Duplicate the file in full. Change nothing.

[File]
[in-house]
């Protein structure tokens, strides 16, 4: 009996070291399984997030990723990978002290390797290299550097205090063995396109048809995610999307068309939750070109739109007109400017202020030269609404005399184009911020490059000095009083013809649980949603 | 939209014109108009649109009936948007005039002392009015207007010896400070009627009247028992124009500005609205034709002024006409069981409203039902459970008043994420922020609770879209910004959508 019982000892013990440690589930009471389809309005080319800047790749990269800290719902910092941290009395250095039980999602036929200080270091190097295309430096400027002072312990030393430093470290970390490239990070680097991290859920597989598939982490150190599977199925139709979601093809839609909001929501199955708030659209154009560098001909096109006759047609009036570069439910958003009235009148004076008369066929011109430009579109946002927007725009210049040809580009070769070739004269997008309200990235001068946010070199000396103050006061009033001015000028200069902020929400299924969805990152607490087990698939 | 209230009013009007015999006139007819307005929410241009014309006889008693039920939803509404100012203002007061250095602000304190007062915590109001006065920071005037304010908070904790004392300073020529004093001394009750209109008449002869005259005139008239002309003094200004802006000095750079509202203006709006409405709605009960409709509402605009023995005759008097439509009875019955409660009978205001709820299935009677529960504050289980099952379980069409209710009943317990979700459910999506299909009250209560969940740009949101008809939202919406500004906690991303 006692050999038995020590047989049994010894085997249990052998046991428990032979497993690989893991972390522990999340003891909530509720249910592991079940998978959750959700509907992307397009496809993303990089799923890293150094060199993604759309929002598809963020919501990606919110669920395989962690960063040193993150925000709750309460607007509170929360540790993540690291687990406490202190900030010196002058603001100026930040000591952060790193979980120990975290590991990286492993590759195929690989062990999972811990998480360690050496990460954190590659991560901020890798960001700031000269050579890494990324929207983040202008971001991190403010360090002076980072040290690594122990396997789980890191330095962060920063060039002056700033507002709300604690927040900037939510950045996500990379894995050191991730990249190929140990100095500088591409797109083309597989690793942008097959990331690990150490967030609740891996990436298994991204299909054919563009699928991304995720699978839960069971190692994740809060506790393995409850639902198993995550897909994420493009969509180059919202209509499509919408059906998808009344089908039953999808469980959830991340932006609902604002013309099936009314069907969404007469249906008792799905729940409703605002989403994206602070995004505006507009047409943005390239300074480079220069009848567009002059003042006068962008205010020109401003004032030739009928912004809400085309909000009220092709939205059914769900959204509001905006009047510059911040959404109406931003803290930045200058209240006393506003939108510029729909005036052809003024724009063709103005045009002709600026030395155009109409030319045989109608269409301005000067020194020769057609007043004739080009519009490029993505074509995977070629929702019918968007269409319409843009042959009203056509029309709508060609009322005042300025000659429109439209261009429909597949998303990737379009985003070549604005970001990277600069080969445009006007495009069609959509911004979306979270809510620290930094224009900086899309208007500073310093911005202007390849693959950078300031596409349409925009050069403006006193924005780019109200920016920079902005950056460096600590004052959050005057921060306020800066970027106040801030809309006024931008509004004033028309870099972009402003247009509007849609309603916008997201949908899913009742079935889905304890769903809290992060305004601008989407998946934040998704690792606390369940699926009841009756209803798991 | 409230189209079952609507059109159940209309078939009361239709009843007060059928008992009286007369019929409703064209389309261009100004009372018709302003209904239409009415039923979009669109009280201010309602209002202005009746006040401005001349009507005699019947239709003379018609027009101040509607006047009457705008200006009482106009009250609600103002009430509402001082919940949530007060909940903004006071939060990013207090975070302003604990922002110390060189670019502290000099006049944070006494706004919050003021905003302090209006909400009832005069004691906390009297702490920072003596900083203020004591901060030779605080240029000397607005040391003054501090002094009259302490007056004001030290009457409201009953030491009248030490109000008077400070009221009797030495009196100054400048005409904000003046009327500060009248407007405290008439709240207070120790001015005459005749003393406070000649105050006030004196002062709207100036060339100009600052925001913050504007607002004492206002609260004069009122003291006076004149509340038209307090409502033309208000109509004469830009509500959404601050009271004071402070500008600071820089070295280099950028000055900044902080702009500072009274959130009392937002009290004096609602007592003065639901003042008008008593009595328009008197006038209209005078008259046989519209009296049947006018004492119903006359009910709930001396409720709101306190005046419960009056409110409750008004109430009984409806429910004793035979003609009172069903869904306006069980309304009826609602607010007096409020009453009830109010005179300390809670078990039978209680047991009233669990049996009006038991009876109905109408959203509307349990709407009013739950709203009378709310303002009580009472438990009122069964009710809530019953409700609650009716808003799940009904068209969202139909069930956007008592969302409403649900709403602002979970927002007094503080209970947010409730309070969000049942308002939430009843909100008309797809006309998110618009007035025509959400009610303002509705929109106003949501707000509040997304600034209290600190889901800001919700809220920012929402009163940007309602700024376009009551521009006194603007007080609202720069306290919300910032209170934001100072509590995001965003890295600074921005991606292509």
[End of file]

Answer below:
[in-house]
């Protein structure tokens, strides 16, 4: 009996070291399984997030990723990978002290390797290299550097205090063995396109048809995610999307068309939750070109739109007109400017202020030269609404005399184009911020490059000095009083013809649980949603 | 939209014109108009649109009936948007005039002392009015207007010896400070009627009247028992124009500005609205034709002024006409069981409203039902459970008043994420922020609770879209910004959508 019982000892013990440690589930009471389809309005080319800047790749990269800290719902910092941290009395250095039980999602036929200080270091190097295309430096400027002072312990030393430093470290970390490239990070680097991290859920597989598939982490150190599977199925139709979601093809839609909001929501199955708030659209154009560098001909096109006759047609009036570069439910958003009235009148004076008369066929011109430009579109946002927007725009210049040809580009070769070739004269997008309200990235001068946010070199000396103050006061009033001015000028200069902020929400299924969805990152607490087990698939 | 209230009013009007015999006139007819307005929410241009014309006889008693039920939803509404100012203002007061250095602000304190007062915590109001006065920071005037304010908070904790004392300073020529004093001394009750209109008449002869005259005139008239002309003094200004802006000095750079509202203006709006409405709605009960409709509402605009023995005759008097439509009875019955409660009978205001709820299935009677529960504050289980099952379980069409209710009943317990979700459910999506299909009250209560969940740009949101008809939202919406500004906690991303 006692050999038995020590047989049994010894085997249990052998046991428990032979497993690989893991972390522990999340003891909530509720249910592991079940998978959750959700509907992307397009496809993303990089799923890293150094060199993604759309929002598809963020919501990606919110669920395989962690960063040193993150925000709750309460607007509170929360540790993540690291687990406490202190900030010196002058603001100026930040000591952060790193979980120990975290590991990286492993590759195929690989062990999972811990998480360690050496990460954190590659991560901020890798960001700031000269050579890494990324929207983040202008971001991190403010360090002076980072040290690594122990396997789980890191330095962060920063060039002056700033507002709300604690927040900037939510950045996500990379894995050191991730990249190929140990100095500088591409797109083309597989690793942008097959990331690990150490967030609740891996990436298994991204299909054919563009699928991304995720699978839960069971190692994740809060506790393995409850639902198993995550897909994420493009969509180059919202209509499509919408059906998808009344089908039953999808469980959830991340932006609902604002013309099936009314069907969404007469249906008792799905729940409703605002989403994206602070995004505006507009047409943005390239300074480079220069009848567009002059003042006068962008205010020109401003004032030739009928912004809400085309909000009220092709939205059914769900959204509001905006009047510059911040959404109406931003803290930045200058209240006393506003939108510029729909005036052809003024724009063709103005045009002709600026030395155009109409030319045989109608269409301005000067020194020769057609007043004739080009519009490029993505074509995977070629929702019918968007269409319409843009042959009203056509029309709508060609009322005042300025000659429109439209261009429909597949998303990737379009985003070549604005970001990277600069080969445009006007495009069609959509911004979306979270809510620290930094224009900086899309208007500073310093911005202007390849693959950078300031596409349409925009050069403006006193924005780019109200920016920079902005950056460096600590004052959050005057921060306020800066970027106040801030809309006024931008509004004033028309870099972009402003247009509007849609309603916008997201949908899913009742079935889905304890769903809290992060305004601008989407998946934040998704690792606390369940699926009841009756209803798991 | 409230189209079952609507059109159940209309078939009361239709009843007060059928008992009286007369019929409703064209389309261009100004009372018709302003209904239409009415039923979009669109009280201010309602209002202005009746006040401005001349009507005699019947239709003379018609027009101040509607006047009457705008200006009482106009009250609600103002009430509402001082919940949530007060909940903004006071939060990013207090975070302003604990922002110390060189670019502290000099006049944070006494706004919050003021905003302090209006909400009832005069004691906390009297702490920072003596900083203020004591901060030779605080240029000397607005040391003054501090002094009259302490007056004001030290009457409201009953030491009248030490109000008077400070009221009797030495009196100054400048005409904000003046009327500060009248407007405290008439709240207070120790001015005459005749003393406070000649105050006030004196002062709207100036060339100009600052925001913050504007607002004492206002609260004069009122003291006076004149509340038209307090409502033309208000109509004469830009509500959404601050009271004071402070500008600071820089070295280099950028000055900044902080702009500072009274959130009392937002009290004096609602007592003065639901003042008008008593009595328009008197006038209209005078008259046989519209009296049947006018004492119903006359009910709930001396409720709101306190005046419960009056409110409750008004109430009984409806429910004793035979003609009172069903869904306006069980309304009826609602607010007096409020009453009830109010005179300390809670078990039978209680047991009233669990049996009006038991009876109905109408959203509307349990709407009013739950709203009378709310303002009580009472438990009122069964009710809530019953409700609650009716808003799940009904068209969202139909069930956007008592969302409403649900709403602002979970927002007094503080209970947010409730309070969000049942308002939430009843909100008309797809006309998110618009007035025509959400009610303002509705929109106003949501707000509040997304600034209290600190889901800001919700809220920012929402009163940007309602700024376009009551521009006194603007007080609202720069306290919300910032209170934001100072509590995001965003890295600074921005991606292509």